Covariant Derivative of a 1Form

We worked out what the covariant derivative of a vector must be
here. Now we're going to try
to see, visually, how the covariant derivative of a 1form must relate
to the coordinate derivative of the 1form.
The Covariant Derivative of a 1Form
Again, we want to find the difference between the coordinate
(directional) derivative of a 1form in a particular coordinate system,
and the
coordinate derivative, in the same direction, evaluated in flat space.
Imagine a 1form field, ω(P), with
zero derivative at each
point
in flat space. In other words, the 1form ω is
"really"
the same at every point on the manifold, even though it may appear to
vary from place to place in some particular coordinate system,
S.
We want to find the
directional derivative evaluated using the
S's basis, which
we'll call
B. The
difference we're looking for, which is the difference between the
covariant derivative and the coordinate derivative, will be the value
of that coordinate derivative, negated.
We'll
start by looking at the derivative in the direction of basis vector
e_{β}.
The α component of the 1form is the value of the 1form applied to
basis vector
e_{α}.
The α component of the derivative is, therefore, the derivative of the
value of the
1form applied to the basis vector
e_{α}, taken along
the
vector
e_{β}. So we will look at how ω
_{ξ}e_{α}^{ξ}
changes as we move in the β direction.
Figure 1:
In Figure 1, basis vector
e_{α} is shown before and
after we move one unit in the direction of
e_{β}.
Basis vector
e_{α} has stretched
and
rotated in the α and γ directions. Studying the diagram should
make clear what the coordinate derivative must be; the following text
is a description in words and equations of what's going on.
The blue lines are the 1form (see
1forms
for notes on their representation). The number of blue lines
crossed by any vector is the value of the 1form applied to that vector.
Since the vector shown is the α basis vector, the number of blue lines
it crosses is the α component of the 1form.
The
difference in the number of lines crossed by the red versus
gray basis vectors is the change in the α component of the
1form. The number of blue lines crossed by the thin gray line
labeled "Net Change in
e_{α}" is the change in the α
component of ω.
The green lines show the change in the component value broken down,
itself, into components. The basis vector actually stretched in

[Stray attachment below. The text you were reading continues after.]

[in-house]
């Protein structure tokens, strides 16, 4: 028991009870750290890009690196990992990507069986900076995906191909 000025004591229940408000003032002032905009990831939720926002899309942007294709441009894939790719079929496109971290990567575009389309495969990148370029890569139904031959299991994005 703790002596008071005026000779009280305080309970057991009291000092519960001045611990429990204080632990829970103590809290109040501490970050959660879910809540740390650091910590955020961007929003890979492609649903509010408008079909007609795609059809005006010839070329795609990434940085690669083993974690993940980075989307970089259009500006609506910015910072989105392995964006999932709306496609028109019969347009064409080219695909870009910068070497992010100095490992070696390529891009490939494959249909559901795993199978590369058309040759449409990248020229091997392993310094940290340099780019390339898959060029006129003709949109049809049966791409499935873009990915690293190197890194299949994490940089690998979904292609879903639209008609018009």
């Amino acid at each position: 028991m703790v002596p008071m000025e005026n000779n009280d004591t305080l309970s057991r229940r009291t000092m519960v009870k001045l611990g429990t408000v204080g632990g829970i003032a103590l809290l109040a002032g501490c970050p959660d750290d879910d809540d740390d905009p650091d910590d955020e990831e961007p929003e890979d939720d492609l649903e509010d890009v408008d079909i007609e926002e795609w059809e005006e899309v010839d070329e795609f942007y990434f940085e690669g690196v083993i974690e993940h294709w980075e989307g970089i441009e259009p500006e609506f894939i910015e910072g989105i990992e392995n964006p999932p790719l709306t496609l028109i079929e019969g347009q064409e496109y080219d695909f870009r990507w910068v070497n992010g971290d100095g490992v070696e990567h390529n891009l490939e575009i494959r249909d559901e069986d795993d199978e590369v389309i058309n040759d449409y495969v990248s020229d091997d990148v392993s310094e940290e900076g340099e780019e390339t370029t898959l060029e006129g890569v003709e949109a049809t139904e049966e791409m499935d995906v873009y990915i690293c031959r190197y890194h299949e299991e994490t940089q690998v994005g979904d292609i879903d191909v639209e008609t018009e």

the α
direction, and then grew in the γ direction. The total change in
its
value is clearly the sum of those two changes (as we can see from the
picture).
That's it  the rest is just details! But they're details
we do
need
to fill in, so let us soldier on.
In English, to reiterate, the diagram shows us what the value of the
coordinate derivative with respect to x
_{β} must be,
when the basis vectors are changing but the covariant (flatspace)
derivative is actually zero.
The length Δα represents the "flatspace" derivative of
e_{α}
with respect
to β in the α direction. The contribution of this change to the
derivative of ω is obtained by multiplying
that
length by ω
_{α}, since that tells us how many
additional
lines of ω
e_{α} will cross as a result of the change
 and we can also read the number of new crossings directly from the
diagram (it's about 1).
The length Δγ represents the "flatspace" derivative of
e_{α}
with respect
to β in the γ direction. The contribution of this change to
the derivative of ω is obtained by multiplying
that
length by ω
_{γ}, since that tells us how many additional lines
of ω basis vector
e_{α} crosses as a result this change
 and we can also read the number of new crossings directly from the
diagram (it's about 2.7).
So, remembering that the
Christoffel symbols
measure how fast the basis vectors are changing relative to a
"flatspace" basis, the directional derivative we will actually measure
due to the parts
shown in the diagram will be (
no implied sum just yet!):
For spaces of higher dimension than 2, we can see that the α component
of the directional derivative in the direction β, for a
constant
1form field, must be (
now we take an implied sum, over γ):
So, the actual covariant derivative must be the coordinate derivative,
minus
that value. When we sum across all components of a general vector
to
get the directional derivative with respect to that vector, we obtain:
which is the formula typically derived by nonvisual (but more
rigorous) means in relativity texts.